How risky is it to skip the home inspection?
Realtors say dropping the inspection can help you win a bidding war — but you may end up regretting it later.
In coveted Boston neighborhoods and suburbs, prospective buyers are increasingly feeling pressured to waive the home inspection, a decision that could leave them vulnerable to future headaches. Almost three-quarters of home sales nationwide that closed in January had some type of contingency, with a home inspection being the most popular one, followed by appraisal and financing provisions.
Boston’s heated market tells a different story. “About 60 percent of my clients waive their home inspection,” says realtor Rose Hall of Allston-based Blue Ocean Realty. “The number is getting higher every year.”
A home inspection contingency requires a thorough examination of the property before closing and allows a buyer to walk away or renegotiate if the cost of needed repairs exceeds an agreed-upon amount. Is it worth opting out in order to secure the house of your dreams? It depends on whom you ask.
Last year, Hall was working with clients who were vying for a $625,000 condo in Brookline. They offered $700,000 and refused to drop the inspection contingency. The sellers accepted a $690,000 bid from a buyer who waived the inspection.
The lesson? Dropping the home inspection contingency may be a necessity if you’re up against multiple bidders.
“If buyers put a home inspection in the offer, they pretty much get nothing,” says Hall.
Ines Santos waived the inspection when she and her husband beat out several competing bids for a single-family home in Somerville last summer.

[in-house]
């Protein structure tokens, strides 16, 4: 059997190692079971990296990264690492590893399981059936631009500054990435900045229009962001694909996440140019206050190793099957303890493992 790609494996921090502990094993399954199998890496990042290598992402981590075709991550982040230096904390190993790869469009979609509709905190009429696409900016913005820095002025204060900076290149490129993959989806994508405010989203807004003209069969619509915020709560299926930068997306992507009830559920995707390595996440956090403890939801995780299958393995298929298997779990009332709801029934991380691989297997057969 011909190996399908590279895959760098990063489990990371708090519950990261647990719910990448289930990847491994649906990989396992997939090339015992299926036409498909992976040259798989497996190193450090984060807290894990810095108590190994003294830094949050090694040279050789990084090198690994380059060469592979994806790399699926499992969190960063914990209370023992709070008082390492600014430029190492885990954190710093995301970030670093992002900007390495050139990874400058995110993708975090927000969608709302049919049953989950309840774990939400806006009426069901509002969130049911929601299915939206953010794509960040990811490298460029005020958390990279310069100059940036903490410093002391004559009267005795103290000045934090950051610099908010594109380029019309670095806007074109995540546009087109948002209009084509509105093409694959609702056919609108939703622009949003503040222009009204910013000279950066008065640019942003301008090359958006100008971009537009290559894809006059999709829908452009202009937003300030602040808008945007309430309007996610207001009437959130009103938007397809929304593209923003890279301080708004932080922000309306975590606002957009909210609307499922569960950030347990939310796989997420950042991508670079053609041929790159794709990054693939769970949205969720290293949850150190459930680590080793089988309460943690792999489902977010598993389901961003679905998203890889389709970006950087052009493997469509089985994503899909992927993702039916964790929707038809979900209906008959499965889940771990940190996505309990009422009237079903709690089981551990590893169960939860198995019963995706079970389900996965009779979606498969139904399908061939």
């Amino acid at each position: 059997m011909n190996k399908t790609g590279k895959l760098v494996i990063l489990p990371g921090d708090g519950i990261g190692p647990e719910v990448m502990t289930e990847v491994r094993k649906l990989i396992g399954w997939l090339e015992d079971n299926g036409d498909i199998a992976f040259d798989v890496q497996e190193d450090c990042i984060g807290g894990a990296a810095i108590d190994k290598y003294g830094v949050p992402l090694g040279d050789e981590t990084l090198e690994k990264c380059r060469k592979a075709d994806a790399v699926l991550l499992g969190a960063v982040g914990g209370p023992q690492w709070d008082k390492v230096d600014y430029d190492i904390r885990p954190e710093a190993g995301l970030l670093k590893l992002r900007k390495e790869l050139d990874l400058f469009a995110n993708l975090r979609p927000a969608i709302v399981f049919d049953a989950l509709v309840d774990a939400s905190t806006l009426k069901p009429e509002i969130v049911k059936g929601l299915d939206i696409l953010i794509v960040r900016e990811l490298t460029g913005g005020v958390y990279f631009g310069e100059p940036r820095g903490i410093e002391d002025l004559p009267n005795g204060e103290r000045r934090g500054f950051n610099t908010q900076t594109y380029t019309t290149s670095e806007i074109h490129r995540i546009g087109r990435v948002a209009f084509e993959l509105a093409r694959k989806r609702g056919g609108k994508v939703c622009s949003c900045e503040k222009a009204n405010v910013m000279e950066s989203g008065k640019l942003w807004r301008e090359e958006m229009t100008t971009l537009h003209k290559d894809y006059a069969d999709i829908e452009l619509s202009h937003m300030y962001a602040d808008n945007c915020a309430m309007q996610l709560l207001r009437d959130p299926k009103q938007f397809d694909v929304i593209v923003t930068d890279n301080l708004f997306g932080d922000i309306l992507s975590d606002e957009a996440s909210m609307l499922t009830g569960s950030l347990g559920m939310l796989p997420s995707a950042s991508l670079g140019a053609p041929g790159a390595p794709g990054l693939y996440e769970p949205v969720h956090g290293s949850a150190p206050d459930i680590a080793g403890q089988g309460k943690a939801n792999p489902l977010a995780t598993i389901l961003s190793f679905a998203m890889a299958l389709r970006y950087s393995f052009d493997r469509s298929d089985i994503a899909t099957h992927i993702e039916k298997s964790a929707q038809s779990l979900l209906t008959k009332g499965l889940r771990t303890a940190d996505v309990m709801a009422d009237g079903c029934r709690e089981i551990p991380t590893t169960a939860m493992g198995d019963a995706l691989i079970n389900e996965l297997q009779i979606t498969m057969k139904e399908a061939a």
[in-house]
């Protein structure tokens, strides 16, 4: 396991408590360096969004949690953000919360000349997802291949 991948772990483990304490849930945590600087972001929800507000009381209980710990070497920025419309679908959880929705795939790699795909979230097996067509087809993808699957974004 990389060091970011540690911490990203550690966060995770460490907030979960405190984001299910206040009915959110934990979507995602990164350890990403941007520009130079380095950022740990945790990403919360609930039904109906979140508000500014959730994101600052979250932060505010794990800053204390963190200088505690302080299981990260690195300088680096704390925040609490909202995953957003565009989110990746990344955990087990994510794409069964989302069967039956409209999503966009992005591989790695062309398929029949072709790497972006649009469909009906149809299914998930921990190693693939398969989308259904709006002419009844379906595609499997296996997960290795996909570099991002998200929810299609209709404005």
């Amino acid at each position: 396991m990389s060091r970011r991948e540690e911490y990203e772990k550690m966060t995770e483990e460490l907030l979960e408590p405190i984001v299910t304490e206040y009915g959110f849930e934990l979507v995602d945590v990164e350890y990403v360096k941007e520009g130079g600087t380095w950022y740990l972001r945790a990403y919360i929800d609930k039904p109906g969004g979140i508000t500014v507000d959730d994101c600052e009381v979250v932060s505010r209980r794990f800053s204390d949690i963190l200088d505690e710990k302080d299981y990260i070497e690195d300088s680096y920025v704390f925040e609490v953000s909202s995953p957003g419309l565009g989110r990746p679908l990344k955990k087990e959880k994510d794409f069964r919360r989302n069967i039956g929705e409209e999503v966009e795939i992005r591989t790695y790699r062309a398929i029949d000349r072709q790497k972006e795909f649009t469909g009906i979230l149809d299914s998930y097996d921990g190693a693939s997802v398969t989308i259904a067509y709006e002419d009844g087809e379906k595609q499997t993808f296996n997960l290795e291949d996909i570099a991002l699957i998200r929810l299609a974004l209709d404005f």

“I don’t think we would have gotten the house if we had any contingencies,” she says. Forgoing the inspection has proved to be a nonissue: “So far, no surprises.”
To protect themselves, buyers skipping the inspection contingency could ask for copies of prior inspection reports. Or they could bring a construction-savvy friend or an inspector to the open house for an unofficial inspection, though it’s difficult to be thorough under those time constraints, Hall says.
Still, some realtors remain opposed to taking such a risk. In his seven years as a buyer’s agent with 4 Buyers Real Estate in Cambridge, Dave Twombly has never had a client waive an inspection.
“I can’t think of another investment that needs to be more sound,” he says. “It’s multiple hundreds of thousands of dollars.”
Twombly says he’s confident that an offer requiring an inspection can edge out bids without the contingency if, for example, it comes with a loan preapproval letter and otherwise shows the buyers are serious. Hall recommends offering an attractive repair threshold — a limit for damages that allows buyers to walk away or renegotiate if the threshold is broken — in the contingency. In such cases, a maximum of $20,000 is more appealing than $1,000.
He says the option to walk away if things go south is critical. Two of his first clients did just that after their inspector noticed a corner of the Newton house they planned to buy had sunk an inch into the ground.
“No way you would’ve known that just by looking at the house,” Twombly says.